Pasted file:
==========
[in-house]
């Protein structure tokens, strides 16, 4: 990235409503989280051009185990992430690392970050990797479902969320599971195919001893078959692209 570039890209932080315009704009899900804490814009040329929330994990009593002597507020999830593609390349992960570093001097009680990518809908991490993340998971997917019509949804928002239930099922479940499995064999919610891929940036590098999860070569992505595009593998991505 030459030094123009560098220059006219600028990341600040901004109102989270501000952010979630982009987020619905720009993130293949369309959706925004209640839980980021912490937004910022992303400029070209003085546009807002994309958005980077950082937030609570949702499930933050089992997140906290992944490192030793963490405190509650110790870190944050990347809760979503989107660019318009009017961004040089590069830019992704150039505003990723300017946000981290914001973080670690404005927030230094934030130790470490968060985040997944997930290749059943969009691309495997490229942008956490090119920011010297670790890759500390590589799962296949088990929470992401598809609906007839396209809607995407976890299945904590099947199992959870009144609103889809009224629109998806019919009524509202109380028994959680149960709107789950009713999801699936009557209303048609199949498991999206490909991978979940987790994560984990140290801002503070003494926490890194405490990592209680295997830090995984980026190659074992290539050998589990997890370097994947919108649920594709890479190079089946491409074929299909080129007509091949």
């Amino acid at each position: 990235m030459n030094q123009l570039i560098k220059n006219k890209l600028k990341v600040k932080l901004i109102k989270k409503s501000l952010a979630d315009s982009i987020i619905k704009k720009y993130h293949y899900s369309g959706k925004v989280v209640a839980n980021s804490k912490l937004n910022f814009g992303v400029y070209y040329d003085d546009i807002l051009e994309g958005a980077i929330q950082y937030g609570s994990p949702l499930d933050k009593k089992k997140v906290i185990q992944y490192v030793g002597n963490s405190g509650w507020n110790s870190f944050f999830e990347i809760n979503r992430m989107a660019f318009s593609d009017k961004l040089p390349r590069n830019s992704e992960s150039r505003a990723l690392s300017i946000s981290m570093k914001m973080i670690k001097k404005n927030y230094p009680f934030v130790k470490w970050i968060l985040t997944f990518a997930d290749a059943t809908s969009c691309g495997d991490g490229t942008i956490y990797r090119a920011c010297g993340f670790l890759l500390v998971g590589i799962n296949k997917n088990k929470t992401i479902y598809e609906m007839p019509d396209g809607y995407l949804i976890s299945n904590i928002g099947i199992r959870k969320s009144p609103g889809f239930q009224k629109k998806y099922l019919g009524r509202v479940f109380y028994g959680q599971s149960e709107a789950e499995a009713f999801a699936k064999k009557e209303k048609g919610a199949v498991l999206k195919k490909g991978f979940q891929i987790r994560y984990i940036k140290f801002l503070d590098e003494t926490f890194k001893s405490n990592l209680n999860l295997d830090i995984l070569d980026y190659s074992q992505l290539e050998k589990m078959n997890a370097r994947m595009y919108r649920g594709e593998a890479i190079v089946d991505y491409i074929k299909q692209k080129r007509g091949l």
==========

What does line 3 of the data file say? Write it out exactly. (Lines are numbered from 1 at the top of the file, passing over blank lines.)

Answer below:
């Amino acid at each position: 990235m030459n030094q123009l570039i560098k220059n006219k890209l600028k990341v600040k932080l901004i109102k989270k409503s501000l952010a979630d315009s982009i987020i619905k704009k720009y993130h293949y899900s369309g959706k925004v989280v209640a839980n980021s804490k912490l937004n910022f814009g992303v400029y070209y040329d003085d546009i807002l051009e994309g958005a980077i929330q950082y937030g609570s994990p949702l499930d933050k009593k089992k997140v906290i185990q992944y490192v030793g002597n963490s405190g509650w507020n110790s870190f944050f999830e990347i809760n979503r992430m989107a660019f318009s593609d009017k961004l040089p390349r590069n830019s992704e992960s150039r505003a990723l690392s300017i946000s981290m570093k914001m973080i670690k001097k404005n927030y230094p009680f934030v130790k470490w970050i968060l985040t997944f990518a997930d290749a059943t809908s969009c691309g495997d991490g490229t942008i956490y990797r090119a920011c010297g993340f670790l890759l500390v998971g590589i799962n296949k997917n088990k929470t992401i479902y598809e609906m007839p019509d396209g809607y995407l949804i976890s299945n904590i928002g099947i199992r959870k969320s009144p609103g889809f239930q009224k629109k998806y099922l019919g009524r509202v479940f109380y028994g959680q599971s149960e709107a789950e499995a009713f999801a699936k064999k009557e209303k048609g919610a199949v498991l999206k195919k490909g991978f979940q891929i987790r994560y984990i940036k140290f801002l503070d590098e003494t926490f890194k001893s405490n990592l209680n999860l295997d830090i995984l070569d980026y190659s074992q992505l290539e050998k589990m078959n997890a370097r994947m595009y919108r649920g594709e593998a890479i190079v089946d991505y491409i074929k299909q692209k080129r007509g091949l």